Like the wiring book, a very easy to understand quick-reference book, which is exactly what you want on the job site.
We picked these up at one of our local big box stores figuring they’d at least be decent, but we were surprised by how helpful they really were. So much info and easy to follow! These guides became some of our most referenced during the building process. They have others on a wide range of subjects but these three are a great place to start. If you want to go into other facets of building you can find more of their guides here.
The Complete Guide to Plumbing
Books to Help You Build Green
Even if you aren’t a cordwood builder like us there are plenty of opportunities to design a greener home. Here are some of our favorite books for inspiration.
The Solar House: Passive Heating and Cooling
Building Green (my personal favorite for the pictures alone!)
Green Home Building: Money-Saving Strategies for an Affordable, Healthy, High-Performance Home
We were gifted with a LOT of home plan books in our planning years. The plan we ultimately ended up going with was a bit of a combination of plans we found in books with plans we found on Pinterest.
It was good for us to have these print references to make notes on and use throughout the planning phase. Even if you don’t end up using a stock plan for your build, these books are a great way to jumpstart your layout planning.
The Big Book of Small Home Plans
Easy to Build Expandable Home Plans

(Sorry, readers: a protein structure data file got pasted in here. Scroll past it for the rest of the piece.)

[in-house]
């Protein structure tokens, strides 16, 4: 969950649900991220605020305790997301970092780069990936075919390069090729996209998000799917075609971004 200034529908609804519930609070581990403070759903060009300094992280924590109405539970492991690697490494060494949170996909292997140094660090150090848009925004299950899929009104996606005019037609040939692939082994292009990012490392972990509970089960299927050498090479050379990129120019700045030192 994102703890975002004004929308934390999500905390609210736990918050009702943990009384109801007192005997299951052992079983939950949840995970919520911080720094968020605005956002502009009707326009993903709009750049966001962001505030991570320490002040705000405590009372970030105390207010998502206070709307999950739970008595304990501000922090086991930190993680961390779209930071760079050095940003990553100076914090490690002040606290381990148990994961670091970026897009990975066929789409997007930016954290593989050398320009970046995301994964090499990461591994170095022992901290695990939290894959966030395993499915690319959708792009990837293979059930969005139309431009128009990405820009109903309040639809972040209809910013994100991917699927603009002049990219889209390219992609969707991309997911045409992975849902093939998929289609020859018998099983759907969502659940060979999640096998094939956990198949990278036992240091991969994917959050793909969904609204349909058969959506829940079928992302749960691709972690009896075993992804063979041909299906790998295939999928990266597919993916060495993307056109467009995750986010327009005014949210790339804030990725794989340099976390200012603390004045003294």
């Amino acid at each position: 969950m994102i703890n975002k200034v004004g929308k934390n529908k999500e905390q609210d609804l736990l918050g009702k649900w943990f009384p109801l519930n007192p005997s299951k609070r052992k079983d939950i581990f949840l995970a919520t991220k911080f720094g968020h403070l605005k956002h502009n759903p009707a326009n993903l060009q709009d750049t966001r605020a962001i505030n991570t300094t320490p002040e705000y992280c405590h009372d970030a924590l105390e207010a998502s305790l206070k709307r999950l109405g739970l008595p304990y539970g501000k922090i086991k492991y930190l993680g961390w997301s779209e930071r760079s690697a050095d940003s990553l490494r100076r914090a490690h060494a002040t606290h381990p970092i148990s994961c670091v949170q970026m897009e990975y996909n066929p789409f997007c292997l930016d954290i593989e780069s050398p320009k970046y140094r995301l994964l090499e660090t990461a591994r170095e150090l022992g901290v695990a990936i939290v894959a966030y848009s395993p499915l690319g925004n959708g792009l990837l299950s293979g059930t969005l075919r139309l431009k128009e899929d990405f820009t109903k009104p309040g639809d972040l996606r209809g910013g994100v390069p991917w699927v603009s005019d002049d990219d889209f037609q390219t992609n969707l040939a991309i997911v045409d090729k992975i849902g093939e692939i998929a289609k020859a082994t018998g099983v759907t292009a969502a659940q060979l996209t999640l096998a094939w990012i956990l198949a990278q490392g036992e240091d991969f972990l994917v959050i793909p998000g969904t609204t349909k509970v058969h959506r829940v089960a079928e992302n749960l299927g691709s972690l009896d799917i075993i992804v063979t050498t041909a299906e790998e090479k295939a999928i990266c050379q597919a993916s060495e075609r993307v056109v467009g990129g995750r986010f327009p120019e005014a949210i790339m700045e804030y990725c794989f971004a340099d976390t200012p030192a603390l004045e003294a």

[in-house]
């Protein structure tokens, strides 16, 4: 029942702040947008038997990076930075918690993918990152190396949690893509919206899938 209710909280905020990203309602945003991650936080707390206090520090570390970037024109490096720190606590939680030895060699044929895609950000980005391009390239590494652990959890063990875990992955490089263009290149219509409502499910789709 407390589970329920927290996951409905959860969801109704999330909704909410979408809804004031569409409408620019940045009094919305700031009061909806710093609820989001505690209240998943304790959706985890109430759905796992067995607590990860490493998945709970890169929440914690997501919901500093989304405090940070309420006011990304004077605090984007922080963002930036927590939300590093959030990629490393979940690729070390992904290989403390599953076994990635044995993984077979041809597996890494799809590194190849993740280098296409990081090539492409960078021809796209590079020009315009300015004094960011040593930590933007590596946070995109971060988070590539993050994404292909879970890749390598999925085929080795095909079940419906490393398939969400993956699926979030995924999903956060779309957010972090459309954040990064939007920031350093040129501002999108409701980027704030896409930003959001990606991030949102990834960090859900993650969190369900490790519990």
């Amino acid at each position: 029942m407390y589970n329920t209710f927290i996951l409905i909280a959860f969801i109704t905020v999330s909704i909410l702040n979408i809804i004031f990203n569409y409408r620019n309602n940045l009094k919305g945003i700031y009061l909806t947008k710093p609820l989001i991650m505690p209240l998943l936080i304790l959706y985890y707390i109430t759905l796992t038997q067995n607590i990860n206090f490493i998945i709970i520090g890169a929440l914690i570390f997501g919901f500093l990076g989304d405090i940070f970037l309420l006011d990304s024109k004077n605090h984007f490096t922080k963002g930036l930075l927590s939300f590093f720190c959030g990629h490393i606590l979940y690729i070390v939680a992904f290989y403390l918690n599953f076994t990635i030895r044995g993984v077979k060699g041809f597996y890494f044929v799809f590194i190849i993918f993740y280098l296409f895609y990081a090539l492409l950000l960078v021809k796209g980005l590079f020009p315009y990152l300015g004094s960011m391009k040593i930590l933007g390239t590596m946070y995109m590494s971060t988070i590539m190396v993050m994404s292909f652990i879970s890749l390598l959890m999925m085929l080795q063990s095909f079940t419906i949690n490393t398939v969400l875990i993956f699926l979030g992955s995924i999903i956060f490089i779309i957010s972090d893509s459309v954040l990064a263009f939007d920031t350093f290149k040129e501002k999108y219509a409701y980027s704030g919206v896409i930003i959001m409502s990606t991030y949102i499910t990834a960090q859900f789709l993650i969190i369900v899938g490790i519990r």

Looking for more insight as an owner builder? We built our own house from scratch and want to show you how to do it too. Check out these posts for more inspiration:
Natural Building and The Code: A Quick-Start Guide for Owner Builders
Financing Your Homestead (even if you’re flat broke)
6 Financial Tips for Buying Land for Your Homestead
Buying Land: 5 Things To Do Before You Purchase
10 Ways to Save THOUSANDS of Dollars on Your Home Build
6 Reasons You’ll Blow Your Construction Budget (and how to avoid it)
9 Ways to Get Building Materials Cheap or Free
7 More Great Ways to Score Inexpensive Building Supplies
Which one of these books would you recommend to start with as not to get confused or overwhelmed by the whole process of being an owner builder?
Honestly, either the first or second, but I’m not totally thrilled with either of them. I’m actually working on a book right now to address some of the big concerns other owner-builders have. I’m not sure if you’re following us on Facebook or via email yet but you should definitely do that if you’re interested in getting early access to it. Additionally, if you have code worries, I found a book since writing this original post that covers what you need to know. The caveat to all of that is that this edition is about to be outdated in some states (since different parts of the code are adopted at different times in different states) AND it’s super hard to get ahold of. You don’t want to settle for an older edition because there are a LOT of code changes (i.e. arc fault breakers vs. regular breakers). Here’s the link to their main page: http://www.codecheck.com/cc/index.html
Damian Simpson says
Thank you once again Emily, I am signed up to receive your emails and i’ll join your Facebook page after this reply. As for the building codes, seeing as I am located in Australia probably very little of your information on this would be relevant to my location.
I await eagerly the release of your book, if it is as informative as your blog posts it should be a good read.
Thanks so much for the kind words! Luckily for my international readers (a surprising number of you are from Australia and NZ, as a side note) the book I’m working on isn’t super focused on country-specific building codes and can work with builders pretty much anywhere across the world. I know we follow all of the International Building Code and include additional codes by country and state mandates, so I’m sure Australia is a similar way. Might look to see if there’s a similar code resource for Australia. I’ll keep my eyes open for you!